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News / Business

Ridgefield roundabout vineyards yield wine

By Shari Phiel, Columbian staff writer
Published: February 21, 2024, 6:08am
6 Photos
Ridgefield Mayor Ron Onslow trims back grape vines Tuesday at the Pioneer Street and South 56th Place roundabout in Ridgefield. In a good year, a roundabout produces 20 cases of wine.
Ridgefield Mayor Ron Onslow trims back grape vines Tuesday at the Pioneer Street and South 56th Place roundabout in Ridgefield. In a good year, a roundabout produces 20 cases of wine. (Taylor Balkom/The Columbian) Photo Gallery

RIDGEFIELD — In 2015, Ridgefield city officials had a decision to make: what to do with the empty land in the city’s two Pioneer Street roundabouts. Rather than building a welcome sign or planting native shrubs and flowers, the city council chose to create small vineyards.

Mayor Ron Onslow, who with his wife, Sandy Schill, helped lead the effort to plant grapevines, said the city had to do something with the roundabouts.

“They were on a state highway and the state does not take care of the areas around them,” Onslow said.

He and his wife came up with the idea of planting grapes as a way of promoting Ridgefield’s growing reputation as wine country. He admits he didn’t realize how much work it would entail.

“We proposed it to the council and the city, and they all said yes. We asked the state and they said, ‘Yeah, sure. Go right ahead,’ ” Onslow said.

The first grapes for Ridgefield Roundabout Wines were planted in 2015 and the first harvest came three years later. Because the roundabouts are on a state road, the rules for processing the grapes are a bit complicated.

Each year, volunteers pick the grapes, which are then sold to a local winery for processing. Gouger Cellars, Windy Hills Winery and 14 Acres Winery have participated in the program so far. The harvested grapes are turned into wine, which the city purchases from the winery. Each roundabout can yield around 20 cases (or 240 bottles) of wine.

Harvest isn’t the only time volunteers tend to the vineyards. Local resident Craig McKenna was one of several volunteers at the west roundabout on Tuesday cutting back last year’s growth and getting the vines ready for the spring growing season.

McKenna, who is a member of the Lions Club, said he didn’t know much about the Ridgefield Roundabout Wine program but wanted to help out.

“I like that we do this sort of thing here. You drive by every day and don’t always notice it or know what it is,” he said.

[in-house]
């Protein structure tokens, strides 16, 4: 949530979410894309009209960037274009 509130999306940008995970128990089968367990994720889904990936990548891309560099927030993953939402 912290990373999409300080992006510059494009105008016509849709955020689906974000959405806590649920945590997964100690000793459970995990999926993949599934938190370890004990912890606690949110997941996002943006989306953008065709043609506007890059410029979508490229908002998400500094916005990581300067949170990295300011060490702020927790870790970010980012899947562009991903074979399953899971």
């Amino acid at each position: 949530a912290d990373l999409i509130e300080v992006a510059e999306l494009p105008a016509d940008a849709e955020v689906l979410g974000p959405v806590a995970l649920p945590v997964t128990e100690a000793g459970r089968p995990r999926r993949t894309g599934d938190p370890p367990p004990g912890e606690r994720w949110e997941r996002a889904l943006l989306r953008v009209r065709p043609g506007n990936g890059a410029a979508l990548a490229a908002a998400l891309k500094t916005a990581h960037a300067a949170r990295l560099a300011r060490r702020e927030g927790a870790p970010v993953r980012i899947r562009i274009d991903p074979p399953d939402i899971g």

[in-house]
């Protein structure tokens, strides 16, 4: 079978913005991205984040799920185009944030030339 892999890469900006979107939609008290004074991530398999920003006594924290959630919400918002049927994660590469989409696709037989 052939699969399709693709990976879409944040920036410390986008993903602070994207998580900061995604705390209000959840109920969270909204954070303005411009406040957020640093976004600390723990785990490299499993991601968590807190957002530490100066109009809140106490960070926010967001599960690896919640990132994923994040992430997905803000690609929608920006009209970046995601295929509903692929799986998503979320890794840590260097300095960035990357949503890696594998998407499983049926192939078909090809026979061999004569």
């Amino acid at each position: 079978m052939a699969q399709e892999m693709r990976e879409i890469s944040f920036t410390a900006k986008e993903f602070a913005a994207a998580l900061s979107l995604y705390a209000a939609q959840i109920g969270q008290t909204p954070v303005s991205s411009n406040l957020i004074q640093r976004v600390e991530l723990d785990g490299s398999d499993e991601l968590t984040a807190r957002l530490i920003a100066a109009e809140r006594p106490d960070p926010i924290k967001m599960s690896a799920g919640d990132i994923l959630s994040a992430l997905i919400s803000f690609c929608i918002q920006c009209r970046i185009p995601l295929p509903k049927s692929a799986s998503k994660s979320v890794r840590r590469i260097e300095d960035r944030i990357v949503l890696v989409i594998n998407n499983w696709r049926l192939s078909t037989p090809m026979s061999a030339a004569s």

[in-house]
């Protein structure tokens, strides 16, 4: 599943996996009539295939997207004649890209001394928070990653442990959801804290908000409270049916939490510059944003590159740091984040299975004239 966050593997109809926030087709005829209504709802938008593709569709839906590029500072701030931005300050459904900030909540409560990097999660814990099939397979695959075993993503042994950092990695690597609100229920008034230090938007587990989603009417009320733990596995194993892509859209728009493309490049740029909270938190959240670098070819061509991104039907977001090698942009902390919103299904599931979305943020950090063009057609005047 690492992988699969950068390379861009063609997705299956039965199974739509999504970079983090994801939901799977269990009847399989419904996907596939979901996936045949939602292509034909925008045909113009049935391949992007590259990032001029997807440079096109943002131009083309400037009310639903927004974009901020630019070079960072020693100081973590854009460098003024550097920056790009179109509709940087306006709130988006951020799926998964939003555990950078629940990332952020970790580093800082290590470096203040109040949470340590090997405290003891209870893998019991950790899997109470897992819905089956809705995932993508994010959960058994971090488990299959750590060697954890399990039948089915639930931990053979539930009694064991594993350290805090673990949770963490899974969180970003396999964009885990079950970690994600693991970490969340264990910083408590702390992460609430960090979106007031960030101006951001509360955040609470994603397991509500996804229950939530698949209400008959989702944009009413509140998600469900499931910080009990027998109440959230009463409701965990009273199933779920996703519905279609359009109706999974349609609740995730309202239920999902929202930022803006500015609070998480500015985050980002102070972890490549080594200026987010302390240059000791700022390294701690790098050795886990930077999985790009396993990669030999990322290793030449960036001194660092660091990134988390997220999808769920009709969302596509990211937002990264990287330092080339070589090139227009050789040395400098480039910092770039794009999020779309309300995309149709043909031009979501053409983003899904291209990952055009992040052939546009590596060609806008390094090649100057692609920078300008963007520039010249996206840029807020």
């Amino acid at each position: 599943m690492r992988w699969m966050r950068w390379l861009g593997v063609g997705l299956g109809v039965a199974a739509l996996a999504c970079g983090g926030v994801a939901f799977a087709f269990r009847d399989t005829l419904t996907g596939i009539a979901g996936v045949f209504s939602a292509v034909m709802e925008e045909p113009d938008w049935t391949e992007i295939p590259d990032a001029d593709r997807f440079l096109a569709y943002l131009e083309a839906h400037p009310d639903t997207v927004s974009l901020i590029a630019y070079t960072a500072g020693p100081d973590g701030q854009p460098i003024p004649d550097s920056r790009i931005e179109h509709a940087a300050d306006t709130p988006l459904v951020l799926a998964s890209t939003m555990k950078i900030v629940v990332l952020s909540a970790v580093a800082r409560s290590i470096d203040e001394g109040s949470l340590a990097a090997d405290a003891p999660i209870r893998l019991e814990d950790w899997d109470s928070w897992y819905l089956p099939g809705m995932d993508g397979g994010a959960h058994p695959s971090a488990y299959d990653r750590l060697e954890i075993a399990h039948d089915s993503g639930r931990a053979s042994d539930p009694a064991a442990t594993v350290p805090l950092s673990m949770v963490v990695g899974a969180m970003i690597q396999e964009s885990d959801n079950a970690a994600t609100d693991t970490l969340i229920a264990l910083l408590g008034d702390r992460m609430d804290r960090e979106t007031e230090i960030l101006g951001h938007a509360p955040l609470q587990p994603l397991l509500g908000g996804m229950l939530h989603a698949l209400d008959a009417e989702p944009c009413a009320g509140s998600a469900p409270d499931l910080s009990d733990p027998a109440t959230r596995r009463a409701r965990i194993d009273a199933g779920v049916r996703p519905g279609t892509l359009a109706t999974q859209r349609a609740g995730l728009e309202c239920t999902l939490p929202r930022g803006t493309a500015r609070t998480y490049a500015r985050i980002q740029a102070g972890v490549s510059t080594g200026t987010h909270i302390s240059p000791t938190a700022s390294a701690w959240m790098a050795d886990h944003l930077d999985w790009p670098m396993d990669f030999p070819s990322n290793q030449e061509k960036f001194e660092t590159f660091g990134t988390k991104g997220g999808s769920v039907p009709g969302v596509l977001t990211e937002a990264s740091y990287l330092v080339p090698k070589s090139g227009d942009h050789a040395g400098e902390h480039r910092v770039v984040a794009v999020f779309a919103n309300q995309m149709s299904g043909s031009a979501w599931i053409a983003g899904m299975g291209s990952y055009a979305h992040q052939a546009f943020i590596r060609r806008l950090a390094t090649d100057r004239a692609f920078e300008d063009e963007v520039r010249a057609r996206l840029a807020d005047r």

City Councilor Clyde Burkle also volunteered his time on Tuesday. His electric pruning shears were the envy of all the volunteers. Burkle said planting grape vines in the roundabouts has proved to be a great decision.

“We felt it was a great welcome to Ridgefield. It’s becoming, more and more, a location for many wonderful wineries,” Burkle said.

On the web

Ridgefield Roundabout Wines: ridgefieldwa.us/394/Roundabout-Grapes-Wine

As one of the volunteers involved with the vineyards since the beginning, Burkle said he still enjoys tending to them.

“It’s rewarding to see them, every year, produce the grapes that we get and the wine that we get,” he said.

Schill also tended the vineyards on Tuesday. She said the idea behind the vineyards was never about making money but about promoting the city.

“Our initial thought was we wanted to showcase the fact that Ridgefield and north Clark County was into growing grapes. We wanted to tie in the wineries that were here,” Schill said.

Best variety

With more than 10,000 varieties of grapes possible, deciding which to plant in the roundabouts required some research. Onslow said volunteers talked with several local winemakers, particularly Gary Gouger from Gouger Cellars, to find out which variety would be the best.

“I wanted a grape that doesn’t require a lot of labor or attention,” Onslow said. “I didn’t know anything.”

The city eventually decided to plant Marechal Foch grapes in both the South 56th Place and South 65th Avenue roundabouts. Marechal Foch grapes, which are a hybrid French red wine grape variety, are known for being hardy and easy to grow.

“It’s more resistant to the types of diseases that other grapes are not resistant to,” Onslow added. “They’re more intense and they ripen a little bit faster.”

Successes, setbacks

With the vineyards located in the heart of two busy intersections, Onslow said many people ask about pollution seeping into the grapes. He said the grapes are tested every year and have shown no contamination. Even heavy smoke from wildfires had little effect on the grapes, he said.

The program has had its share of successes and setbacks. Marechal Foch grapes may be resistant to cold and fungus, but bad drivers and flocks of hungry birds have taken their toll. No wine was produced in 2019 or 2020, and in several other years only the east or west roundabout had enough grapes to pick.

The wine can’t be sold because the grapes come from state-owned lands, but the city has provided bottles for wine tastings and other events like Ridgefield’s annual Farm to Table dinner. Onslow said the city is applying to transfer the roundabouts from the state to the city. If that happens, the city could have more flexibility to sell or give away the wine.

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